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Why Plato Wrote

Wiley-Blackwell (2010)

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  1. Aristotle on Shame and Learning to Be Good.Marta Jimenez - 2020 - Oxford University Press.
    This book presents a novel interpretation of Aristotle's account of how shame instils virtue, and defends its philosophical import. Shame is shown to provide motivational continuity between the actions of the learners and the virtuous dispositions that they will eventually acquire.
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  • On the Epistemic Value of Eros. The Relationship Between Socrates and Alcibiades.Laura Candiotto - 2017 - Peitho 8 (1):225-236.
    Several key lines concerning the relationship between Socrates and Alcibiades, extracted from the Symposium and the Alcibiades 1, are discussed for the purpose of detecting the epistemic value that Plato attributed to eros in his new model of education. As result of this analysis, I argue for the philosophical significance of the relationship between Socrates and Alcibiades as a clear example – even when failed – of the epistemic role of eros in the dialogically extended knowledge.
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  • The Ultramodern Condition: On the Phenomenology of the Shadow as Transgression. [REVIEW]Bruce A. Arrigo - 2012 - Human Studies 35 (3):429-444.
    The ultramodern condition represents the "third wave" in postmodernist-inspired philosophy and cultural practice. Two of ultramodernism's critical theoretical components are the human/social forces, flows, and assemblages that sustain transgression; and the human/social intensities, fluctuations, and thresholds that make transcendence possible as both will and way. In the ultramodern age, then, transcendence is about overcoming and transforming the conditions (i.e., forces, flows, and assemblages) that co-produce harm-generating (i.e., transgressive) tendencies. This manuscript problematizes transgression by way of ultramodern theory. This critical investigation (...)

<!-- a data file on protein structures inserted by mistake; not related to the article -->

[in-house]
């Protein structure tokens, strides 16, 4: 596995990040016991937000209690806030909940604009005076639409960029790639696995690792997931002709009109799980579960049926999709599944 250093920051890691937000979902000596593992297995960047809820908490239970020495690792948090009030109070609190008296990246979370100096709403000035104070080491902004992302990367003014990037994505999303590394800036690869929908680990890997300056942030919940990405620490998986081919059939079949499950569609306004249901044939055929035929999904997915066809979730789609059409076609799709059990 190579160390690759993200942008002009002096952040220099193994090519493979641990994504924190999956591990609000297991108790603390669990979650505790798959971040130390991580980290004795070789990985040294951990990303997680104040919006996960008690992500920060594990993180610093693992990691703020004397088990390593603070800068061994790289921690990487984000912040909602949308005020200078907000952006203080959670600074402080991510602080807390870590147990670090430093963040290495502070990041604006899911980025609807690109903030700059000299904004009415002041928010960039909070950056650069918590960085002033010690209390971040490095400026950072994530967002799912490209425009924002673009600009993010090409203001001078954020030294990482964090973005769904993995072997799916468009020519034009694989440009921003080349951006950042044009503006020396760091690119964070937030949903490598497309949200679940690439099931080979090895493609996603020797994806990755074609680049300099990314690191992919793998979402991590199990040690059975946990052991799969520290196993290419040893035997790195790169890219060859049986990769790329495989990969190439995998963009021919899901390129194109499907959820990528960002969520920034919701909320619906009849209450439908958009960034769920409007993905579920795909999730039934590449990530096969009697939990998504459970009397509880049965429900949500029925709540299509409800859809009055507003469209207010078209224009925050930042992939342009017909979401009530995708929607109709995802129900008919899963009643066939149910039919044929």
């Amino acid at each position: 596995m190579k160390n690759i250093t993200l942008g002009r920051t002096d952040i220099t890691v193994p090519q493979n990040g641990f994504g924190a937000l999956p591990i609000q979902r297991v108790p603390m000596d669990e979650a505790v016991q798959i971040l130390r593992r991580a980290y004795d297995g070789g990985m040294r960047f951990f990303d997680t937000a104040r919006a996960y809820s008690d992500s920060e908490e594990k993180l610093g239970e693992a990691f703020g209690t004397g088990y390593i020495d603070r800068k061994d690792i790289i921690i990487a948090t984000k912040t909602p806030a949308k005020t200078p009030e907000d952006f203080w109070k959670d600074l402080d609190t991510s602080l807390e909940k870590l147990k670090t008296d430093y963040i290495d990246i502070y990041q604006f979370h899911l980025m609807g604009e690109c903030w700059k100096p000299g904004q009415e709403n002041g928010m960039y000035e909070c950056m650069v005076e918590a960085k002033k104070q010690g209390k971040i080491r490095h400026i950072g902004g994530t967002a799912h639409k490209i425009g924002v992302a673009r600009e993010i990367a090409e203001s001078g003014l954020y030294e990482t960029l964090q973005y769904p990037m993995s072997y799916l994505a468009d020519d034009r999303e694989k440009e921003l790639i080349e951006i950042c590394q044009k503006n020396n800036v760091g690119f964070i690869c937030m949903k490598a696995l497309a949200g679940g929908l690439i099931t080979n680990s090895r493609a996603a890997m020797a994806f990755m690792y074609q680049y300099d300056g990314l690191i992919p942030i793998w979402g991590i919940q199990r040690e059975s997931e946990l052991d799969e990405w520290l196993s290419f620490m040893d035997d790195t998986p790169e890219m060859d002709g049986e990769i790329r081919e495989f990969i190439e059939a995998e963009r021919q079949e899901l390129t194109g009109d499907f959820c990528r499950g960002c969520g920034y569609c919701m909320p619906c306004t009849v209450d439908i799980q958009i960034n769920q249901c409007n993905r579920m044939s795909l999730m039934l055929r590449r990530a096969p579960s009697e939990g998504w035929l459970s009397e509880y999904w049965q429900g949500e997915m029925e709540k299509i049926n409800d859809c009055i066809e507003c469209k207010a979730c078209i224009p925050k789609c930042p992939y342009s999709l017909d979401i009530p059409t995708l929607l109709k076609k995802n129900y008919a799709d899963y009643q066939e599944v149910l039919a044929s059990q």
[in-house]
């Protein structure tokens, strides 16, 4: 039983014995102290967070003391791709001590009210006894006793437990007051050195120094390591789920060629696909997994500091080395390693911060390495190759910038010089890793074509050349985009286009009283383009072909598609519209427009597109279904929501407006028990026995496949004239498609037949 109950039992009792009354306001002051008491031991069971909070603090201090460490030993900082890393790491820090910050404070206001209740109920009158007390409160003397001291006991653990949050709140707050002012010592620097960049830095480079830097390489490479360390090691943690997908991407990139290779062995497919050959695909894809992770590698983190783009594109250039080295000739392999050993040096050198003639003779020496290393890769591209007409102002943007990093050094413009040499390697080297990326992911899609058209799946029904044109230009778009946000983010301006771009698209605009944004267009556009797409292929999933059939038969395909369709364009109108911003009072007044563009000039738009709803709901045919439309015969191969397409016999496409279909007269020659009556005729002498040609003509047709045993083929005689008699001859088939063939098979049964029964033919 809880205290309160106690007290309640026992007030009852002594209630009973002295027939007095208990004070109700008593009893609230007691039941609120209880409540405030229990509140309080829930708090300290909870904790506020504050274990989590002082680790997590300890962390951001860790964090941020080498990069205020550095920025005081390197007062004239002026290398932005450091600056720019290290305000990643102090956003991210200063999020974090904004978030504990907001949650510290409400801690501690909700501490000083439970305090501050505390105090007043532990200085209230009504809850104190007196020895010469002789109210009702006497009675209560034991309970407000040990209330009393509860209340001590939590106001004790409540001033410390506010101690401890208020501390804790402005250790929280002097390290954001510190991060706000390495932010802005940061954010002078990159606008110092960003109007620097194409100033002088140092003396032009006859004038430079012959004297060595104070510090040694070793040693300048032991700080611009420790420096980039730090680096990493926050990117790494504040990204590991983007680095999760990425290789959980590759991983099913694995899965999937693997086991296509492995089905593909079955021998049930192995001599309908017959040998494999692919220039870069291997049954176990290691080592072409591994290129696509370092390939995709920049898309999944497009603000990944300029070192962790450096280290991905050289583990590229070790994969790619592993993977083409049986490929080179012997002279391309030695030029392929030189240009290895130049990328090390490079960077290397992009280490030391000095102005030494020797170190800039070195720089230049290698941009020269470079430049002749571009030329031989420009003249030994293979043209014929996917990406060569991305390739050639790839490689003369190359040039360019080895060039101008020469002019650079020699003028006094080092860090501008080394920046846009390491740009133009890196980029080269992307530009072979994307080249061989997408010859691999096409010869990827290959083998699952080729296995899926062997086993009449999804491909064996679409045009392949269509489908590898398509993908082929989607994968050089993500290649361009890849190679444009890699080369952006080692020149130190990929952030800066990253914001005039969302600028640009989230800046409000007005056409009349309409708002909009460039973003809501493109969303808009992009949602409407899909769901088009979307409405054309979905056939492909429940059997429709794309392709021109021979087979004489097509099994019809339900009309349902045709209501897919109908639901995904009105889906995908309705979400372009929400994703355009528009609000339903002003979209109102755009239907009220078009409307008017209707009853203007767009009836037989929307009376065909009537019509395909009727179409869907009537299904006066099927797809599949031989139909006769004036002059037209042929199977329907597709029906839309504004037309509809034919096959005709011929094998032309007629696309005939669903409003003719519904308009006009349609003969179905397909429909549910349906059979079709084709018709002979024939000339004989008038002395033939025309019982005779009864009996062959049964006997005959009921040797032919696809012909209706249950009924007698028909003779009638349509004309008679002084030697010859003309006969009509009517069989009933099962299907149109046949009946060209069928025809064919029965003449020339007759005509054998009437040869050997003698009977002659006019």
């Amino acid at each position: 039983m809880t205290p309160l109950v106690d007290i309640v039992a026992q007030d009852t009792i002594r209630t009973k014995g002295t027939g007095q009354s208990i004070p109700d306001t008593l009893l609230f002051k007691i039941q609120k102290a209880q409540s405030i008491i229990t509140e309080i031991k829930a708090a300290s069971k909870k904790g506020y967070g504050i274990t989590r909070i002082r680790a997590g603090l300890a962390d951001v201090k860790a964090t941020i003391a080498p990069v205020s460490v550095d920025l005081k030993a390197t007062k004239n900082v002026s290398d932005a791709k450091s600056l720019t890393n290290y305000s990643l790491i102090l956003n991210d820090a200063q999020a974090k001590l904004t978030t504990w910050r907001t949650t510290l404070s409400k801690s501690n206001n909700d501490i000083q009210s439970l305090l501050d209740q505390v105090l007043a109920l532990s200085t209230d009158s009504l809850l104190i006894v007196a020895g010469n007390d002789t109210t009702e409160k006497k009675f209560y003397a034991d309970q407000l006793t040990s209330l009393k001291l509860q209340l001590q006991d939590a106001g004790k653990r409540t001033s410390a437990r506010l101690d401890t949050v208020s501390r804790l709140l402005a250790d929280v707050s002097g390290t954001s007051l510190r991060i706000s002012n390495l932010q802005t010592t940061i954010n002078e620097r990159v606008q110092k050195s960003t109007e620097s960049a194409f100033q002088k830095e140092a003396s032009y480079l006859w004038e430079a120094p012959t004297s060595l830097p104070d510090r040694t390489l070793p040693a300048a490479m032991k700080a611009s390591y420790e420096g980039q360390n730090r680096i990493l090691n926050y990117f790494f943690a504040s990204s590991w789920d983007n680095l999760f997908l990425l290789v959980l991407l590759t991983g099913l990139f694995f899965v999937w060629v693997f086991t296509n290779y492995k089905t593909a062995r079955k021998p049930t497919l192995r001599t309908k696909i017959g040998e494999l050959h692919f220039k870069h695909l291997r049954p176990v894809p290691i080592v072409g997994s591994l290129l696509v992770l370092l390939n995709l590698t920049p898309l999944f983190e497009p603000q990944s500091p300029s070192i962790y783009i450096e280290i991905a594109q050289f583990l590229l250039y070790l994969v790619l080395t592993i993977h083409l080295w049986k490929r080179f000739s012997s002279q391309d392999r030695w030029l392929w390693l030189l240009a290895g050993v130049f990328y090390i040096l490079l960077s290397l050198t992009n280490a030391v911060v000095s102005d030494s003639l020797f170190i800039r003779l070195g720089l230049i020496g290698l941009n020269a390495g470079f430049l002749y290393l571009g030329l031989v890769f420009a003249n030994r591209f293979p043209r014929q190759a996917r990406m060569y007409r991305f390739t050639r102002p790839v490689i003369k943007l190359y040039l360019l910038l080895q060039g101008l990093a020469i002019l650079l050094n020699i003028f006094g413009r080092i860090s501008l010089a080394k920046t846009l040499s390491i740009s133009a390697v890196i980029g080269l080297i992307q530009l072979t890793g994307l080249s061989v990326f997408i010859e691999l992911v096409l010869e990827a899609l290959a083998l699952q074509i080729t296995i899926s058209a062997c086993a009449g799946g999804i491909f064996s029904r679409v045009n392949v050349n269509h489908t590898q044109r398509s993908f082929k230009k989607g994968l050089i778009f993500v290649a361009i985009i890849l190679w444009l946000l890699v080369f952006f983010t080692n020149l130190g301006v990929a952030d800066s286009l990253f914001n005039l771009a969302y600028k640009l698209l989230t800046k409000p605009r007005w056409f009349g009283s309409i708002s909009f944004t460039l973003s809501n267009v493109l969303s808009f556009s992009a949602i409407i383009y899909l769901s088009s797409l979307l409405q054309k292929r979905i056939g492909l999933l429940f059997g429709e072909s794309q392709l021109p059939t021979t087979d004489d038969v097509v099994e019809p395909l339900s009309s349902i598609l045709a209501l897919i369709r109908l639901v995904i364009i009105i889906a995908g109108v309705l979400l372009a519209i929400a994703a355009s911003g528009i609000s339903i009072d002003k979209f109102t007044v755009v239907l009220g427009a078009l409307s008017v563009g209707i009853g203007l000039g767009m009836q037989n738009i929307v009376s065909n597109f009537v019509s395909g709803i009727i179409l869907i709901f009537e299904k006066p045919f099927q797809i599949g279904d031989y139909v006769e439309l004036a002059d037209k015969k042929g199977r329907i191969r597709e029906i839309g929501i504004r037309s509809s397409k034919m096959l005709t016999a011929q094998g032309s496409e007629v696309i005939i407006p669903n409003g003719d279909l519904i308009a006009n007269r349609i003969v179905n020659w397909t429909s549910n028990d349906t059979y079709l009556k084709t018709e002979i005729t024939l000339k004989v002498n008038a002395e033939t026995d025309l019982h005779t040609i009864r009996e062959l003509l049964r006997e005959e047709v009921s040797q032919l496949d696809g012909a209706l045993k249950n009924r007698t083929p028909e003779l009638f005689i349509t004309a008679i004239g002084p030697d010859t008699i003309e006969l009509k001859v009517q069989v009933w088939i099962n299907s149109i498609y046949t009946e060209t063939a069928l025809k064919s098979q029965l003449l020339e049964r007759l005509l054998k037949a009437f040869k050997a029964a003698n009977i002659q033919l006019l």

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  • Argumentos anticirenaicos en el programa cultural de la República de Platón.Claudia Mársico - 2019 - Dianoia 64 (83):3-26.
    Resumen Platón proyecta en la República un programa cultural que supone la redefinición del papel de la poesía tradicional en razón de su asociación con los regímenes democrático y tiránico. Esto, según pretendo mostrar, puede vincularse de manera legítima con la polémica anticirenaica de Platón contra Aristipo. Para ello, por un lado, exploraré los rasgos del biotipo tiránico y su régimen concomitante en la República VIII-IX y, por otro, analizaré sus vínculos con los planteamientos anticirenaicos en el Gorgias. Este examen (...)
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  • What the Laws Demand of Socrates—and of Us.Paul Gowder - 2015 - The Monist 98 (4):360-374.
    This paper gives a novel reading of the argument addressed by the Laws of Athens to Socrates in Plato's Crito. Many philosophers have suggested that the argument of the Laws is merely a weak 'rhetorical sop' to Crito. However, I offer an interpretation of that argument that brings out its plausibility, particularly in the context of the post-Oligarchic demos of early fourth-century Athens. For on Crito's plan, Socrates would have undermined a critical form of civic trust in Athens, not by (...)
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